AS GEORGE BUSH attempts to fill his 1000-member army by drafting a new point of light every day, as dedicated individuals try to uphold and revitalize our society single-handedly, we look to the heavens for hope--only to find the night still dark and the sky falling.
Our national failure to translate individual anger into social action is destroying American political culture. We have become resigned to the smugness and snugness of drugged individualism, resigned to the false idea that all our great national problems will be solved if each of us sets out to solve a small part of them alone. Recycle your newspapers. Be a point of light. Give blood. Think globally, act locally.
These are noble things to do, and society will not improve without them. But when they are done as "points of light" and not as supplements to an active government and an active society, they increase the separation between the actions in our lives and the actions in our political lives. The mythical private sphere expands, and politics becomes the residual that Reagan and Bush always hoped it would be.
We have been convinced--by Reagan and Bush, by big business--that collective solutions, systemic solutions, governmental solutions are wrong. But the price we are paying for accepting the primacy of personal solutions is our distraction from the real problems.
Put a brick in your toilet, and forget about protesting Bush's abandonment of the wetlands. Teach for America, and forget about protesting the cuts in school funding. Volunteer at a homeless shelter, and forget about protesting the economic policies that put the homeless on the street.
We have a national problem with the vision thing: We can no longer look beyond the isolated instance of injustice, discrimination or deprivation that we are trying to solve to the glaring need for social compassion.
We should not believe that agitation for social reform stopped because people sold out. It stopped because the empowered middle classes burned out on the hope for transformation in the public sphere, and directed their energies back to problems they could see and fix one-on-one. It stopped because the issues got harder. But now--in social welfare, in education, in race relations, in environmentalism--individual solutions are inadequate and illusory.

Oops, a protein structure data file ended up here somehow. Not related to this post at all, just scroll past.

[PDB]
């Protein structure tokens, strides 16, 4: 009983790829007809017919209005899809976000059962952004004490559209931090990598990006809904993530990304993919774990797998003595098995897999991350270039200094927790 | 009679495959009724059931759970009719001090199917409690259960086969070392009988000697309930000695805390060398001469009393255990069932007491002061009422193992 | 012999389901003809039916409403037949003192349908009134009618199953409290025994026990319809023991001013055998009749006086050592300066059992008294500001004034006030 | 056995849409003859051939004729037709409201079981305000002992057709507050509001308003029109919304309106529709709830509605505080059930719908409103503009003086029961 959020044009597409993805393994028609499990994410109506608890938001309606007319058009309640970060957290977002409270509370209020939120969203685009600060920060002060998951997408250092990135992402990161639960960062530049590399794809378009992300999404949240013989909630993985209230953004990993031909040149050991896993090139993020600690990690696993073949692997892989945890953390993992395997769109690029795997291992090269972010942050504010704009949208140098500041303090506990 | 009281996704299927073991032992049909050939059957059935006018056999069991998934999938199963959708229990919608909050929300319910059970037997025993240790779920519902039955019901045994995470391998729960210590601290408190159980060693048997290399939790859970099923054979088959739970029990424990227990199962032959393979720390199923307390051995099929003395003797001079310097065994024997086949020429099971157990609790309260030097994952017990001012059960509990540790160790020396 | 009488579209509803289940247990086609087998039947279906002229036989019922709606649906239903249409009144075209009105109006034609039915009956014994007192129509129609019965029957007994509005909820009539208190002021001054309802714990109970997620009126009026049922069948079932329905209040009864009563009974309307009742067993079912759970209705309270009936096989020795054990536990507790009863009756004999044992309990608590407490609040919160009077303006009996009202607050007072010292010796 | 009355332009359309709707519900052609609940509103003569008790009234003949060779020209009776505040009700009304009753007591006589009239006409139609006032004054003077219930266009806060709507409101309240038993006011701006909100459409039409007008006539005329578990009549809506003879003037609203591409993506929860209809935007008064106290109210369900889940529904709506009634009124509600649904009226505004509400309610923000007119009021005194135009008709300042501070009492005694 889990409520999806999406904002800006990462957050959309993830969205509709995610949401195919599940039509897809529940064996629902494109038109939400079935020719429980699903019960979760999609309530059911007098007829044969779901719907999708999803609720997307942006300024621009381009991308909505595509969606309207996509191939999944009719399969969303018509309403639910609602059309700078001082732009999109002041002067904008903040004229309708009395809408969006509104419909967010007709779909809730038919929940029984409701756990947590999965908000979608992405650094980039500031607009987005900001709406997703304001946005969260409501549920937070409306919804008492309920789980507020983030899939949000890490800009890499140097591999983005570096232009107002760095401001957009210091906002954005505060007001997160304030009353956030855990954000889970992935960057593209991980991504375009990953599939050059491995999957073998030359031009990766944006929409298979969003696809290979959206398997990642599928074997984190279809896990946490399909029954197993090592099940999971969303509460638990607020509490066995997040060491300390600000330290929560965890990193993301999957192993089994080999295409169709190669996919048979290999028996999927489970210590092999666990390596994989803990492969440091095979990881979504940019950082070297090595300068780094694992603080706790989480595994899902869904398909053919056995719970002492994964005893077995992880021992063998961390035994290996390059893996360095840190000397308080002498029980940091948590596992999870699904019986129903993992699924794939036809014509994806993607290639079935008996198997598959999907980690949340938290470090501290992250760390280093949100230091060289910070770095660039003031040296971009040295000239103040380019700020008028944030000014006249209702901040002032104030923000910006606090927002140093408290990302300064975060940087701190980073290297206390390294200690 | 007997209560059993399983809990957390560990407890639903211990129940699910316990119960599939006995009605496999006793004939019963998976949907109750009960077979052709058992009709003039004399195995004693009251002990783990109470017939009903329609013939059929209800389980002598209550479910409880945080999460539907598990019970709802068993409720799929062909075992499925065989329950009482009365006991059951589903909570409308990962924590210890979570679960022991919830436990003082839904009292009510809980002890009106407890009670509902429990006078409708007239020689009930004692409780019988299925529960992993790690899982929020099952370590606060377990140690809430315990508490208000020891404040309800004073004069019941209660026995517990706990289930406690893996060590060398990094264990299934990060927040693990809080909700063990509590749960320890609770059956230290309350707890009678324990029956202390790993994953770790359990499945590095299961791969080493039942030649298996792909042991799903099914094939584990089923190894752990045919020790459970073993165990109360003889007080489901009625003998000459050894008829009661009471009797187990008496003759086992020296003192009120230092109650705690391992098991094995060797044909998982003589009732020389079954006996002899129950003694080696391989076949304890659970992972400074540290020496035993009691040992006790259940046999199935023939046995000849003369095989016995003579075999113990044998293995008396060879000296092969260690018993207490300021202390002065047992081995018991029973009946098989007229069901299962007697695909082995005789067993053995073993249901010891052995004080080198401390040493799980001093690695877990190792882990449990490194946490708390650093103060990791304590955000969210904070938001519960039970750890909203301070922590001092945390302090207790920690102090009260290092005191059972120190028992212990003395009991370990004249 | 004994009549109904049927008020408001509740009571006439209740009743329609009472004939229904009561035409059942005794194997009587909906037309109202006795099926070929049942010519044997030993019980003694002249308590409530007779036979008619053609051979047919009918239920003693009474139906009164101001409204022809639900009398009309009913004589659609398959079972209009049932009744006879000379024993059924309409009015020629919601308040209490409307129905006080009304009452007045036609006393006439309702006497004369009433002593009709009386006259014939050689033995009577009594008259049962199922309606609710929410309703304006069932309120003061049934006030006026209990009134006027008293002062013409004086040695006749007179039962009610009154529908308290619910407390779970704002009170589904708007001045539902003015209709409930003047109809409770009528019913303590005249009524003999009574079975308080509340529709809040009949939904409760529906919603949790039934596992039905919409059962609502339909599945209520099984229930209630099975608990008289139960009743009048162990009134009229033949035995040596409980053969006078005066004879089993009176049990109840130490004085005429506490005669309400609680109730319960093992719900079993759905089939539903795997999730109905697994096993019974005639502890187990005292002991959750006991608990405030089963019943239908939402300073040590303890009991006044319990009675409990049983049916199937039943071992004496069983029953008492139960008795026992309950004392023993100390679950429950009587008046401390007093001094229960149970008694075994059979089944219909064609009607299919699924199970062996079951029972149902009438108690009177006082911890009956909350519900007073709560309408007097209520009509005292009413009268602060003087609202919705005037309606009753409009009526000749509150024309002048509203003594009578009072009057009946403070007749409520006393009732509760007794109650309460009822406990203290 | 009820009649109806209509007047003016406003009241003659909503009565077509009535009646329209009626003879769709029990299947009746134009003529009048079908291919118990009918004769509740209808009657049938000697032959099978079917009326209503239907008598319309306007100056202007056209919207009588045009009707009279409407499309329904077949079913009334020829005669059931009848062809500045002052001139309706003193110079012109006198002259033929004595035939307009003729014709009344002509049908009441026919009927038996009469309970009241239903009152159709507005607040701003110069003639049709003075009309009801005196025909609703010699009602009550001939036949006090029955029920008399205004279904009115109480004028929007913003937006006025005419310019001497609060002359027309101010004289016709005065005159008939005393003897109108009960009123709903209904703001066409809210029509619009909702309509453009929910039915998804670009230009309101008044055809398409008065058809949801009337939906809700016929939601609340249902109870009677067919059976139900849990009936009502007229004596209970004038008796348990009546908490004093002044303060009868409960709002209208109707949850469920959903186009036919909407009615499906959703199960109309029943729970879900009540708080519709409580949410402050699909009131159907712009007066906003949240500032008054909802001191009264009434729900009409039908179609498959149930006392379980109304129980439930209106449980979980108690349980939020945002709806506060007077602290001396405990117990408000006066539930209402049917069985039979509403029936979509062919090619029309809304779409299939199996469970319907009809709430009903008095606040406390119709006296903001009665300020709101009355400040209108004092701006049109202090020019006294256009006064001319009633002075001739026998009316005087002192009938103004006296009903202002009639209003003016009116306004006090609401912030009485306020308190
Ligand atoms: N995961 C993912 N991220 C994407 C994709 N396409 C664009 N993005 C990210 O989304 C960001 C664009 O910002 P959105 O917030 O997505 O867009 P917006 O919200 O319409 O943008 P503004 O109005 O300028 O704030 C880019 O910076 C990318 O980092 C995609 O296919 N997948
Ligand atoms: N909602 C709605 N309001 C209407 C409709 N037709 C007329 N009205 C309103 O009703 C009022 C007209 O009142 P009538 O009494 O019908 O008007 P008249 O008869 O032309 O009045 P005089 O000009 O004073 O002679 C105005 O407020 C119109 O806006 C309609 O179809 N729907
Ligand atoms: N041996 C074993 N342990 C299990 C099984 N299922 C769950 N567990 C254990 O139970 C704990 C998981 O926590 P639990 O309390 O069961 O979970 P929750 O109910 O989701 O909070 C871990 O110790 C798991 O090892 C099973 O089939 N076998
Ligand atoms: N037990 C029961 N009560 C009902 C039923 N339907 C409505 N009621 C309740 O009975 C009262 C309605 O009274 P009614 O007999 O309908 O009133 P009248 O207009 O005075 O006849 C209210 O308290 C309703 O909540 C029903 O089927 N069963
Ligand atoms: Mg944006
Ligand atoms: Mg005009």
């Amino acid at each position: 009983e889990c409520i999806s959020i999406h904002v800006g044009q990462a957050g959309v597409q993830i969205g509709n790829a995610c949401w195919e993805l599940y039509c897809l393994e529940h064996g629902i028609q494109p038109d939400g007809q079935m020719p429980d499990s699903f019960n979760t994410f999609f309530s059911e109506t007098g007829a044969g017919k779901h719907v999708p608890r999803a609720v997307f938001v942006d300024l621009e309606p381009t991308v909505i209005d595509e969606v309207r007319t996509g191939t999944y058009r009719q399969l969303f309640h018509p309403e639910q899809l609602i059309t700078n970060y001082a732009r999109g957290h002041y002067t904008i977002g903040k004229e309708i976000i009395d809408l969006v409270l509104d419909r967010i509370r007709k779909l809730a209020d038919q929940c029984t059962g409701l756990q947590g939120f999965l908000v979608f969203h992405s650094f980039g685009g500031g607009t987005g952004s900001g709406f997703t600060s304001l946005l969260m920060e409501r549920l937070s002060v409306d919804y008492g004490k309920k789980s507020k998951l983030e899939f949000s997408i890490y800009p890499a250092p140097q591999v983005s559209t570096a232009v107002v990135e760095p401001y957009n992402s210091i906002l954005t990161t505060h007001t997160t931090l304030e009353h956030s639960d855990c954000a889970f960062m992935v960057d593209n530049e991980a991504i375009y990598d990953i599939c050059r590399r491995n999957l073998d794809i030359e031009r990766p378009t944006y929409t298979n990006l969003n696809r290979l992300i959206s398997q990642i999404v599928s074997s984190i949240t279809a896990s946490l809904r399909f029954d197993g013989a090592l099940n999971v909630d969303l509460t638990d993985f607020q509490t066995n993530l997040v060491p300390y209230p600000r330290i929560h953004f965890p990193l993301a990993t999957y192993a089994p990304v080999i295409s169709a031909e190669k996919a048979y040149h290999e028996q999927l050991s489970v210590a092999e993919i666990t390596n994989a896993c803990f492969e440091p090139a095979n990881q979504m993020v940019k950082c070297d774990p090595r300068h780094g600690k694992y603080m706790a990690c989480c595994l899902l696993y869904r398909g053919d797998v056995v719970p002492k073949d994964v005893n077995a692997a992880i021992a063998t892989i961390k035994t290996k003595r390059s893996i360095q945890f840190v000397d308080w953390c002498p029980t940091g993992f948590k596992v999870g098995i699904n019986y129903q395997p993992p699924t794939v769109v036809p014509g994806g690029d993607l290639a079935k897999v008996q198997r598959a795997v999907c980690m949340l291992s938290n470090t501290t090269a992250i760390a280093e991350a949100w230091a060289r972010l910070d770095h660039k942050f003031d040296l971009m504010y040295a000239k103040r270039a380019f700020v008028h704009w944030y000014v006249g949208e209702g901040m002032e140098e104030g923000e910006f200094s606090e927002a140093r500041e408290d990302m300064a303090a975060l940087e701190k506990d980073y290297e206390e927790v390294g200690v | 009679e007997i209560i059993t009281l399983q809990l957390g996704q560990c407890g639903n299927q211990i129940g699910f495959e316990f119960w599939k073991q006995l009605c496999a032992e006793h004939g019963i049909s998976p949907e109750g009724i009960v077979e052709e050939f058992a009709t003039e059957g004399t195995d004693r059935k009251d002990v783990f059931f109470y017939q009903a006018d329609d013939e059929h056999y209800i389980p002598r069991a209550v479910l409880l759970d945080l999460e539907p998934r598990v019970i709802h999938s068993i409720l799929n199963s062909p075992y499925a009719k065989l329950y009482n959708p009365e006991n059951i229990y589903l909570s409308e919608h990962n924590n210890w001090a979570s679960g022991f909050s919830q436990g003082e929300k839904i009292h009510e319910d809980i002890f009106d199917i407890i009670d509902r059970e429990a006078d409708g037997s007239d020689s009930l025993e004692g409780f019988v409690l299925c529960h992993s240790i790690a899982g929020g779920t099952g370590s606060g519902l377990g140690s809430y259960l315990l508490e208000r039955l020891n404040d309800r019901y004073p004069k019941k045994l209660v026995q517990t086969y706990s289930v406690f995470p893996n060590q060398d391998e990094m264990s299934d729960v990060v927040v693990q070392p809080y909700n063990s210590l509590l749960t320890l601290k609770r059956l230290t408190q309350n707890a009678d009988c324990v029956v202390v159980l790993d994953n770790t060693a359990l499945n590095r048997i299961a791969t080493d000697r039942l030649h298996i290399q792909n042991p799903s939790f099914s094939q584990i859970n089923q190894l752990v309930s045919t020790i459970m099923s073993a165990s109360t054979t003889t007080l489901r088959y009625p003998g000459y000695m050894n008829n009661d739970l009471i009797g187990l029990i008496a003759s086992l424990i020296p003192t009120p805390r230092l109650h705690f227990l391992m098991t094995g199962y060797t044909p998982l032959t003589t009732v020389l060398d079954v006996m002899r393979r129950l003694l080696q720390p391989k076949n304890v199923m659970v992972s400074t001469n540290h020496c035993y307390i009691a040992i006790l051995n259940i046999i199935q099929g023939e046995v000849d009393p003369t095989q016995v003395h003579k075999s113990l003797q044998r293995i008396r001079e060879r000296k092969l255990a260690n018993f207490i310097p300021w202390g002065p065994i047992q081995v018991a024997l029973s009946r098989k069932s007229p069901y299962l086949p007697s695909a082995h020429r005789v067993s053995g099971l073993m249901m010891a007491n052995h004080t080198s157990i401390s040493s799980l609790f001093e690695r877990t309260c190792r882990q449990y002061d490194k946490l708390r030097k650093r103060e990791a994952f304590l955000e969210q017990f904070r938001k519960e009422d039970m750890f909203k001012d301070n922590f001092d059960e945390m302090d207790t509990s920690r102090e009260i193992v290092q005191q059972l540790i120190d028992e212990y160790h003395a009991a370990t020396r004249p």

THE URBAN TANGLE of poverty, homelessness, unemployment, crime, drugs and violence is, by any estimation, an unyielding disaster. George Bush's approach has been to hit the problem with points of light and self-help. He is constantly giving certificates to neighborhood anti-drug crusaders who just said "Get the hell off my block!"
The Ad Council, an insidious, sugared, Madison-Avenue-styled voice of the federal government arm-in-arm with corporate America, runs campaigns encouraging us to volunteer, saying that if everyone just volunteered five hours a week, we'd solve everything, and still be home for dinner.
On the self-help side we have the sickening spectacle of politicians falling all over themselves to praise Clarence Thomas's rise to power. The message, not even implicit, is that anyone (and everyone) can be a Clarence Thomas, if he only tries hard enough. The implicit message is that anyone (and everyone) who isn't a Clarence Thomas is a deadbeat welfare mother.
But these volunteerist, bootstrapping messages are patently untrue, and they distort the economic reality that causes these massive social problems. The disappearance of blue-collar jobs from cities, the withdrawal of federal aid for housing and welfare programs, and the abandonment of inner-city schools have caused the urban crisis.
No amount of homeless shelter volunteering will get people jobs where there are no jobs to be had, or get them housing when there is none they can afford. A volunteer may make it better for the few people she touches, but only at the macroeconomics level can government and big business change the inequalities that keep the underclass under.
IN EDUCATION, we see the same sort of feint. Again, we have volunteerism: Teach for America is the new darling of the corporate sector. The plan is simple: Send active college students into public schools (preferably bad public schools), where they get paid shit. As the Ad Council says, "Reach for the Power: Teach."
A second form is lobbying for local control of school systems, an idea favored by some Democrats because it gives people a voice in their children's schooling, and by Republicans because it removes the federal government yet further from control (and absolves the federal government yet again from responsibility).
Finally, our Education President has produced an education policy that focuses on the individualist's fantasy: school choice. The idea is to give parents the option to choose the school for their children, and even give them vouchers for private and parochial schools.
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